IRS: Form 8863 Delayed Refunds Expedited to Mid-April

IRS: Form 8863-Delayed Refunds Expedited to Mid-AprilThe Internal Revenue Service has updated the timetable for delayed refunds caused by transmission glitches with Form 8863 (education credits) from 4-6 weeks to 2-4 weeks, with most filers getting their refunds by mid-April.
Earlier this month, H&R Block said it experienced software-programming glitches for an estimated 600,000 clients, creating a PR crisis for the largest tax preparation firm and drawing an apology from its CEO. The Form 8863 fiasco has also generated class-action lawsuits by filers against the company seeking  — at the very least — refunds of tax filing fees.
There is yet another impact from the Form 8863 snafu on students, with many waiting on processing of tax returns to complete the Free Application for Federal Student Aid,  or FAFSA, as college deadlines loom.
“Over the last two weeks the IRS has worked diligently to process tax returns affected by a problem with a limited number of software company products involving some taxpayers filing Form 8863, Education Credits,” the IRS said in its newest statement. “The IRS previously estimated that it could take 4-6 weeks from March 12 to issue refunds to the impacted taxpayers. Due to the special steps the IRS took to help these taxpayers, the work is being completed more quickly than anticipated — in two to four weeks.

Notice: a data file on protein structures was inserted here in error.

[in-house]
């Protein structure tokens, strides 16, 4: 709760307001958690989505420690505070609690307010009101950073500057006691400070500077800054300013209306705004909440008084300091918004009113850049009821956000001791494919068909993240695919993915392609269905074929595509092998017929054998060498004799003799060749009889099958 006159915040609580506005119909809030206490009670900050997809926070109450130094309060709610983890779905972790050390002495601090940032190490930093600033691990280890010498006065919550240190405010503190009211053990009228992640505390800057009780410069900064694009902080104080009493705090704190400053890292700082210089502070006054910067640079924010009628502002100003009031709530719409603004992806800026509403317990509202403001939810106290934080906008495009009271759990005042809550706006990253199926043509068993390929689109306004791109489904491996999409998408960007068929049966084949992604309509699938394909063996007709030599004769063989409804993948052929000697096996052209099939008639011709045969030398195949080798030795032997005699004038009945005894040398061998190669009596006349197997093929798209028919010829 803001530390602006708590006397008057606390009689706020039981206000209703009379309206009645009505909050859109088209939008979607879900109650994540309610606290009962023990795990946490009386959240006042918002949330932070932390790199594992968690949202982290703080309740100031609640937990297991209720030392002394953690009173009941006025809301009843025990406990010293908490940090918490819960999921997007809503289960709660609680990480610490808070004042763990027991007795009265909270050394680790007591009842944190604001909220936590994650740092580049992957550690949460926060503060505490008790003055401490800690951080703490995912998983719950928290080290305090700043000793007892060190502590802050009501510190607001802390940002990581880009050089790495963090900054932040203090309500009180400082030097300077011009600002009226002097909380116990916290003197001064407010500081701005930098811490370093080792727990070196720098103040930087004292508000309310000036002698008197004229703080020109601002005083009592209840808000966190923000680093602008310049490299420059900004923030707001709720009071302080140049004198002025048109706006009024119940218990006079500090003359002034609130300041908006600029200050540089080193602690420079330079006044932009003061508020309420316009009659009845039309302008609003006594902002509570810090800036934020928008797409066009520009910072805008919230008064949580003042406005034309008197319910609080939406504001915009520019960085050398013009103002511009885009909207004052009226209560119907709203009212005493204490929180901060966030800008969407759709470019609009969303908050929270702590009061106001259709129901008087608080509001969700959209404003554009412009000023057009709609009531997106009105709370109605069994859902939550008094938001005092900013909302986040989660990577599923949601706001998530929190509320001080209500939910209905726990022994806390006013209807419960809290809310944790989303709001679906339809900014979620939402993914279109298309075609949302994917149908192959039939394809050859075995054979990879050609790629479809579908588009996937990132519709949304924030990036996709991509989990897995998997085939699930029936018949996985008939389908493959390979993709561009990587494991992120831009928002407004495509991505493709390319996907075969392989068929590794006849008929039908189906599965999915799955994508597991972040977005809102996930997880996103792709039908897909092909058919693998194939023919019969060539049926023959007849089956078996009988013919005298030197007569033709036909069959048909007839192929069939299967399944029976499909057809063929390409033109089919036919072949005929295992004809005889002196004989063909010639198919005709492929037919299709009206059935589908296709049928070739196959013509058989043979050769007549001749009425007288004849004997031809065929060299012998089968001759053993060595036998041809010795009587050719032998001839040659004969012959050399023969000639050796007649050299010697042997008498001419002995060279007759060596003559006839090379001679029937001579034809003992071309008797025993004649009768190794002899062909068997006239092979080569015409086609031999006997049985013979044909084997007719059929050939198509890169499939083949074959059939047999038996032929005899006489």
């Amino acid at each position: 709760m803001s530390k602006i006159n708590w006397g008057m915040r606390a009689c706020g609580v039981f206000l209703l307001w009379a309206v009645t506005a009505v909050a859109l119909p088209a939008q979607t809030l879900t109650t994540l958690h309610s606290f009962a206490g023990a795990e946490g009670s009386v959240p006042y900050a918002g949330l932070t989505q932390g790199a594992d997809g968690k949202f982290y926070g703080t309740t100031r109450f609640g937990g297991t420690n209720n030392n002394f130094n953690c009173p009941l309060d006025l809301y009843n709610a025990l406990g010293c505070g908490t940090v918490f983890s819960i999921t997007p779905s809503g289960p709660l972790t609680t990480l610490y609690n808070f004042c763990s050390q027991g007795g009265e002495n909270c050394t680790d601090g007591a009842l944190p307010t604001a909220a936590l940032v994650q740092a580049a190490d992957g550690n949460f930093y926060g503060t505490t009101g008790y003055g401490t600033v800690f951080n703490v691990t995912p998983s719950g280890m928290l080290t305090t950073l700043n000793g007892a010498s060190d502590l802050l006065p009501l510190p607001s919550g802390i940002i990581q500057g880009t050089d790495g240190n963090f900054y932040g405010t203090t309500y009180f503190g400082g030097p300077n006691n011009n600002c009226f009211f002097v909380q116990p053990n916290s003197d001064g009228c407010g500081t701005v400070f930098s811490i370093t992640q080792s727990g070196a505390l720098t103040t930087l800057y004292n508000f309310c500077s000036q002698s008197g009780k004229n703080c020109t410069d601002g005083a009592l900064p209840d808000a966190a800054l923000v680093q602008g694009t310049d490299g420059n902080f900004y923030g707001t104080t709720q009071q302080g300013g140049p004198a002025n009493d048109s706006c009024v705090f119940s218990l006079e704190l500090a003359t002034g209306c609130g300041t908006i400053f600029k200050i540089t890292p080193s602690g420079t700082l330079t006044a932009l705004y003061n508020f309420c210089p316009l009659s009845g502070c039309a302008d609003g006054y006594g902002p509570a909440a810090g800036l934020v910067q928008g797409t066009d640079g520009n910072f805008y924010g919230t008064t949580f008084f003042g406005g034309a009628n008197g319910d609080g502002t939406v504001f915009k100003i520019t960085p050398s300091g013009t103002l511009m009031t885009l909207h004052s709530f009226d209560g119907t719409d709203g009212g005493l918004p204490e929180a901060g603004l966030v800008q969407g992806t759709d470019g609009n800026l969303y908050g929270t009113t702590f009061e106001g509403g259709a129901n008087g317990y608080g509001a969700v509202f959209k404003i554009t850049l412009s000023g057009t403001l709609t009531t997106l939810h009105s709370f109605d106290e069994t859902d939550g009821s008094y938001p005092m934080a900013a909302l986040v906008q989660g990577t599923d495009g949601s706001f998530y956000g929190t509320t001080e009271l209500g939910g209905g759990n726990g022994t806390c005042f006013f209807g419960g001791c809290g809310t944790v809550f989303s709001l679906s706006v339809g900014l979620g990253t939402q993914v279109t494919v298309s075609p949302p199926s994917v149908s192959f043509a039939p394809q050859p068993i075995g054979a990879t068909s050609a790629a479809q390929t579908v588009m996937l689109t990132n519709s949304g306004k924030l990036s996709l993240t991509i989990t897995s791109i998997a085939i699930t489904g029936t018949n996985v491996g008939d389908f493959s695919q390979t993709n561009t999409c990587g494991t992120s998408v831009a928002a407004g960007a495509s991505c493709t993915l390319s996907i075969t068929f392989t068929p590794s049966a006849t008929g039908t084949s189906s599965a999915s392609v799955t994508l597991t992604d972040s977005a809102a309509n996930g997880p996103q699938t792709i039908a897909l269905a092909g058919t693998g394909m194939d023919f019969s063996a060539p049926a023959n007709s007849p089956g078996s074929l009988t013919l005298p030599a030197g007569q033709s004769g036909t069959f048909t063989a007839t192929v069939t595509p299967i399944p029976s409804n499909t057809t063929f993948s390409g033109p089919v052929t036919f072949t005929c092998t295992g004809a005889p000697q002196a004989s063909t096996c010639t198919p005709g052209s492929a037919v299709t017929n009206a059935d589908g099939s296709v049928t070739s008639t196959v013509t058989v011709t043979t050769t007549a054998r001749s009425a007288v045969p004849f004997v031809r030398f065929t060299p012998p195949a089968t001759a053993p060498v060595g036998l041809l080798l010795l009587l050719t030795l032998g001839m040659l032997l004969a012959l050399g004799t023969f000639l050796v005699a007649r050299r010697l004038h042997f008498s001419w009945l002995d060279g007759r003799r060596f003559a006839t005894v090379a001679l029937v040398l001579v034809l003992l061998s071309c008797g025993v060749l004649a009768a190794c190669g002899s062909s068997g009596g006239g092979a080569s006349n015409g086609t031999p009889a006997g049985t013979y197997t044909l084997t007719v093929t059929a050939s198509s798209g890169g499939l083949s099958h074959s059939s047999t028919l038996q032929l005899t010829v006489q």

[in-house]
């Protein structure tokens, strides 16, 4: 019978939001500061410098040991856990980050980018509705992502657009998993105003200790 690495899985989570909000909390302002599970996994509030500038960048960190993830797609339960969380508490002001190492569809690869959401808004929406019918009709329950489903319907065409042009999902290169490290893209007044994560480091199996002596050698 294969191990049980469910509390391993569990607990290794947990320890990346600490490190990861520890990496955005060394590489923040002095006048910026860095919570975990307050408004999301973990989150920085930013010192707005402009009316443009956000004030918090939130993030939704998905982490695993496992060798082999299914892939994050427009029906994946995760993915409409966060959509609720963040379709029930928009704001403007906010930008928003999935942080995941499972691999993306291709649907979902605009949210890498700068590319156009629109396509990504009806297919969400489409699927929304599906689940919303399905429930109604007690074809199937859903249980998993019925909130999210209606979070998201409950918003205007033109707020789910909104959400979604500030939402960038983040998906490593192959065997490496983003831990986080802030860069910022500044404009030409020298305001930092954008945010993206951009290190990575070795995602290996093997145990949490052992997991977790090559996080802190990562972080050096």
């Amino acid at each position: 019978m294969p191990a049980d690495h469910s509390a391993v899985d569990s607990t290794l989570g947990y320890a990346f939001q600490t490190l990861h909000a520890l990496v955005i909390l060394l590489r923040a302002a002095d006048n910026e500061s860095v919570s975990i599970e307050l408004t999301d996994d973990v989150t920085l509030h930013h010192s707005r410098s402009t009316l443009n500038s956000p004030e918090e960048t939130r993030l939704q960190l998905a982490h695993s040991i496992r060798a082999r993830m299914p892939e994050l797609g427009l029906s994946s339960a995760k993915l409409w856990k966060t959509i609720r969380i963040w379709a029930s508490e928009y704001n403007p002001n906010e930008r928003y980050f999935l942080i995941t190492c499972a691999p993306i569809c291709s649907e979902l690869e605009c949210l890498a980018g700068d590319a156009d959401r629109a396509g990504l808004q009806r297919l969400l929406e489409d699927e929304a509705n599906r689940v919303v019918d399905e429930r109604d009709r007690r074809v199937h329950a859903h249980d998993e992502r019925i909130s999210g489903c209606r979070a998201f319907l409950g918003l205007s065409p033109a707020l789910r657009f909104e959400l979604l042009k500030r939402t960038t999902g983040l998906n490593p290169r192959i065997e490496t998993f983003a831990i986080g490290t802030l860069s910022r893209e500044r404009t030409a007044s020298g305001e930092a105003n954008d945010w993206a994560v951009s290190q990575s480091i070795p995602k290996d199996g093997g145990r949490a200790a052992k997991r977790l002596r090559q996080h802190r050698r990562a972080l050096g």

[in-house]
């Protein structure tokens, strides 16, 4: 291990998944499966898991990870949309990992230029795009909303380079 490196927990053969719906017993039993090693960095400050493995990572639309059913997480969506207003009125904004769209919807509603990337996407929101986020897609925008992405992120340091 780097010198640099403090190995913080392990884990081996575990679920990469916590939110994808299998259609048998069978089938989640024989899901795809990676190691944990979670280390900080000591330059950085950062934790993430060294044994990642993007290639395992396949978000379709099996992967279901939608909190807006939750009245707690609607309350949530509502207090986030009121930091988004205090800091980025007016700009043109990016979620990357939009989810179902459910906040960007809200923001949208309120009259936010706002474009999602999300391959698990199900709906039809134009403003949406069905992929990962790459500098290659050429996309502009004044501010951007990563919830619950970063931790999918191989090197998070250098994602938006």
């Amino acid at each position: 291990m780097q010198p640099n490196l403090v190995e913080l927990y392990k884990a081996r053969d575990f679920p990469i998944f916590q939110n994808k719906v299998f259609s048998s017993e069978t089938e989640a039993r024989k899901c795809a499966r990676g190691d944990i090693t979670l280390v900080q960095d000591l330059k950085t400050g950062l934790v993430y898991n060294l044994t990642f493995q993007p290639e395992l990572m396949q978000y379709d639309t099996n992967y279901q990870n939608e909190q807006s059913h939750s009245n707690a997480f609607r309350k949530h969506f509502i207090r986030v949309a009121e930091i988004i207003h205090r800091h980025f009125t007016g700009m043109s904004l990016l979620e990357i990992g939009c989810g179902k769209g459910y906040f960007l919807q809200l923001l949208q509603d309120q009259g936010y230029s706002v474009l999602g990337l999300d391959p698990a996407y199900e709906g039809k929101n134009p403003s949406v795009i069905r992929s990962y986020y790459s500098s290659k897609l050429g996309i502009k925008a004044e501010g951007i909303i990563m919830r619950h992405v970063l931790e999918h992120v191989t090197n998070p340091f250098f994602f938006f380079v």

“Many affected taxpayers have already received their refunds and more are on their way. The IRS expects to issue nearly all of these refunds in early to mid-April .”
For those clients that also have to file a FAFSA application, H&R Block has arranged direct access to Student Financial Aid Services, a division of Rezolve, a private student financial aid advisory firm. “While Student Financial Aid Services is not affiliated with the Department of Education, they are a well-established and experienced student financial aid advisory firm,” an H&R Block statement said
Taxpayers affected by this issue can check “Where’s My Refund?” on IRS.gov to determine the status of their refund. The IRS reminds taxpayers that “Where’s My Refund?” is usually updated overnight, so taxpayers only need to check the tool once a day.
The U.S. Department of Education provides Guidance for Impacted Taxpayers to clarify how FAFSA applicants can still complete the FAFSA — even if the IRS has not finished processing an applicant’s tax return.  They also issued Guidance for Schools and encourage applicants to call the Department of Education’s toll-free number, 1-800-4FEDAID, with any questions.

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